Today’s Deep Space Extra

May 22nd, 2019

In Today’s Deep Space Extra… NASA execs provided a independent advisory council on science with more details on plans to return to the lunar surface with human explorers by 2024. Space policy experts caution NASA’s Artemis initiative to return humans to the Moon must be adequately funded and backed by broad bipartisan support. China’s regulation of launch services is lax, posing a threat to the country’s general population and environment, one U.S. expert in the field warns.

Human Space Exploration
More details emerge about Artemis (5/21): Two top NASA executives briefed the NASA Advisory Council in Washington Tuesday on plans to accelerate a human return to the surface of the Moon from 2028 to 2024, an initiative with a new name, Artemis. The first joint test flight of the Space Launch System (SLS) and Orion, once called Exploration Mission-1 (EM-1) and now Artemis-1, is planned for late 2020/early 2021 and without a crew; Artemis-2, a repeat of the SLS/Orion circumlunar test flight with a crew is planned for October/November 2022, followed by Artemis-3, the lunar surface mission with astronauts, in 2024. Five commercially launched missions will be needed to assemble a basic version of a lunar orbiting Gateway and equip it with the transfer, descent and ascent vehicles to shuttle the Artemis 3 astronauts to the Moon’s south pole.

Moondust could cloud lunar ambitions
Wired (5/20): Australian physicist and Apollo lunar researcher Brian O’Brien’s pursuit of the lunar dust hazard  may be among the most significant lessons learned for those organizing a sustained human return to the Moon over the coming decade. The astronauts on each of the six Apollo missions that landed on the lunar surface expressed concerns over the abrasive, clinging nature of the lunar dust and other qualities that pose a health risk, a continuing concern.

Charlie Brown or Snoopy: America’s future in space hangs in the balance (Op-ed)
Parabolic Arc (5/21): Managing Editor Doug Messier sounds a warning for the nation’s future human space exploration plans. The strategy to accelerate a human return to the lunar surface by 2024 must be well thought out, adequately funded and backed by a broad consensus and bipartisan political support, not political expedience, he cautions.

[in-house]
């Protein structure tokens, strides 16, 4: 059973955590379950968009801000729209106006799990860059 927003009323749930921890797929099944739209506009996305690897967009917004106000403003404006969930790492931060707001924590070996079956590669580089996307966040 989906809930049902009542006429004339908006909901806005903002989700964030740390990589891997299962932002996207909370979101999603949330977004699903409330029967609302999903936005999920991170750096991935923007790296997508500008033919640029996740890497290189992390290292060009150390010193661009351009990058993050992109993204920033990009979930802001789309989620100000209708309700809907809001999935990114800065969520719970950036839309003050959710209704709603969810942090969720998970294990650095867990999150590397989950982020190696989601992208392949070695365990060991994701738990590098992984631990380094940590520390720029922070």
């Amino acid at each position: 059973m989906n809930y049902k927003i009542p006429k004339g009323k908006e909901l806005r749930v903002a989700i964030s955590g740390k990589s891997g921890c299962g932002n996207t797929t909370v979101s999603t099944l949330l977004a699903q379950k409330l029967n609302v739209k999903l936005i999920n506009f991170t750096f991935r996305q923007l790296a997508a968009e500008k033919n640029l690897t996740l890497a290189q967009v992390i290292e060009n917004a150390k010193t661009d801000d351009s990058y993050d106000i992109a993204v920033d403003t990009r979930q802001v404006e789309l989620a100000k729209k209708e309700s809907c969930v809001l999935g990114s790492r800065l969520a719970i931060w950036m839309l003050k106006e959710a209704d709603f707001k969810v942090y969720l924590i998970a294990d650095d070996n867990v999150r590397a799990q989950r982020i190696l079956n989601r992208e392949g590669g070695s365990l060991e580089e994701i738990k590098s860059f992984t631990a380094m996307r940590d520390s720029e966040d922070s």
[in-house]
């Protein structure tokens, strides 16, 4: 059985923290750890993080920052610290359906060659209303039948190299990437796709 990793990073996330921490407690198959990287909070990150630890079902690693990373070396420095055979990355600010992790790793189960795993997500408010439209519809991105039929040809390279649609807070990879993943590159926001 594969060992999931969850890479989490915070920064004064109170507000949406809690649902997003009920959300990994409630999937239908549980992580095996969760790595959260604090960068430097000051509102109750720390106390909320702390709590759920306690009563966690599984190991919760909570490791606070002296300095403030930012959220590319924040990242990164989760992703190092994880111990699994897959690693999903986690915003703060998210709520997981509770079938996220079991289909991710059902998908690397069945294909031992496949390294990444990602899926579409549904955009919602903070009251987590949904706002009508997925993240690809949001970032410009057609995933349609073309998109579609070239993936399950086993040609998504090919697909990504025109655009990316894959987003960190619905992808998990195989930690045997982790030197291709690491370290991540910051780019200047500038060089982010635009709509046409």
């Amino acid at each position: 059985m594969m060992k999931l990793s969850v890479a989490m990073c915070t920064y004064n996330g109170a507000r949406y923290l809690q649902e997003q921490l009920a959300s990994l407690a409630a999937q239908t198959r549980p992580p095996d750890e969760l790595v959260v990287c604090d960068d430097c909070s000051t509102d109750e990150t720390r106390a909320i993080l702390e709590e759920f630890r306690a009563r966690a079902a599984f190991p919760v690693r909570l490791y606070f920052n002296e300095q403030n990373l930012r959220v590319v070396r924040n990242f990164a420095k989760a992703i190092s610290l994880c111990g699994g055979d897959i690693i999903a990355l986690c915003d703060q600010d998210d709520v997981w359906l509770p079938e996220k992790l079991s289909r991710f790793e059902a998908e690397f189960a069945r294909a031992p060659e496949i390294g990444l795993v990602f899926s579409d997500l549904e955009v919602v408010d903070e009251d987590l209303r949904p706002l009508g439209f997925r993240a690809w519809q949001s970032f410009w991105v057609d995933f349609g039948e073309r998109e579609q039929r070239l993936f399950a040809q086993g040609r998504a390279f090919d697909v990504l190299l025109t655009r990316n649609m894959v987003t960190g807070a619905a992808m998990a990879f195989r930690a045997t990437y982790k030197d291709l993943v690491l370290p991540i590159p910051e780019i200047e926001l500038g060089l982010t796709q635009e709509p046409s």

Space Science
In 2020, NASA will send living things to deep space for first time since Apollo (5/21): BioSentinel, a NASA payload with yeast cells, will be launched in orbit around the sun to assess effects of the radiation environment beyond the protection of the Earth’s magnetic field. It’s a CubeSat mission assigned to launch on Artemis-1, the new name for the first joint test flight of NASA’s Space Launch System (SLS) and uncrewed Orion on a course around the Moon planned for a late 2020/early 2021 liftoff.

All the buzz about NASA’s new fleet of space bees
Popular Science (5/21): NASA astronauts are experimenting with the first of three new Astrobees, small free flying, cube shaped robots assigned to the International Space Station (ISS) to fly around and robotically carry out tasks that would otherwise require time from astronaut crews. Bumble and Honey arrived at the Station a month ago. Queen is expected to arrive this summer.

Other News
House appropriators say no to elevating Office of Space Commerce (5/21): A White House initiative to make the Commerce Department more of a “one stop shop” for commercial space regulation has been stalled by U.S. House appropriators working 2020 budget legislation. The proposed changes were outlined in President Trump’s Space Policy Directives 2 and 3.

Suppliers hope to tap into growing space market
Coalition Member in the News – Northrop Grumman (5/21): The Space Tech Expo, under way in Pasadena, California this week, is showing evidence that even low tier hardware and service vendors share optimism for economic growth from an increasing number of launch services and satellite ventures. The overall space economy was estimated at $360 billion in 2018.

Safety last: Reckless behavior provides China with economic competitive advantages in space launch (5/21): Greg Autry, director of the Southern California Spaceflight Initiative and a member of the FAA’s Commercial Space Transportation Advisory Committee, warns of hazards stemming from lax Chinese regulation of its launch industry. While it seeks to become more competitive in the global launch market, China’s launch practices have threatened the lives and environment of its population, Autry writes.

Indian rocket successfully delivers radar observation satellite to orbit (5/22): A Polar Satellite Launch Vehicle placed India’s RISAT 2B radar imaging satellite in orbit late Tuesday, U.S. time, to monitor foreign military activity and help to manage natural disaster response among its missions.

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